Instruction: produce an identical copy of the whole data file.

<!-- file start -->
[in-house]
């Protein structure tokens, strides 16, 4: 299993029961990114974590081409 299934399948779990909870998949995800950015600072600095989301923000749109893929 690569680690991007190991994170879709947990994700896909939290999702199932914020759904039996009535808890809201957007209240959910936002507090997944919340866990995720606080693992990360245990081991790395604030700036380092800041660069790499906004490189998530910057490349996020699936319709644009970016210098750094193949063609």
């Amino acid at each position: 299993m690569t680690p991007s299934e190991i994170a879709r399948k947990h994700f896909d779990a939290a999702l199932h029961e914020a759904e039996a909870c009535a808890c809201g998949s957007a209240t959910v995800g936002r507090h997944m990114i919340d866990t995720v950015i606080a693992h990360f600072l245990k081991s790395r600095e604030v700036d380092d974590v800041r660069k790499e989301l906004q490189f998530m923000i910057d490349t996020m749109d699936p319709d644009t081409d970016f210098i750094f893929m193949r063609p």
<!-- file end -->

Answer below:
[in-house]
């Protein structure tokens, strides 16, 4: 299993029961990114974590081409 299934399948779990909870998949995800950015600072600095989301923000749109893929 690569680690991007190991994170879709947990994700896909939290999702199932914020759904039996009535808890809201957007209240959910936002507090997944919340866990995720606080693992990360245990081991790395604030700036380092800041660069790499906004490189998530910057490349996020699936319709644009970016210098750094193949063609």
């Amino acid at each position: 299993m690569t680690p991007s299934e190991i994170a879709r399948k947990h994700f896909d779990a939290a999702l199932h029961e914020a759904e039996a909870c009535a808890c809201g998949s957007a209240t959910v995800g936002r507090h997944m990114i919340d866990t995720v950015i606080a693992h990360f600072l245990k081991s790395r600095e604030v700036d380092d974590v800041r660069k790499e989301l906004q490189f998530m923000i910057d490349t996020m749109d699936p319709d644009t081409d970016f210098i750094f893929m193949r063609p």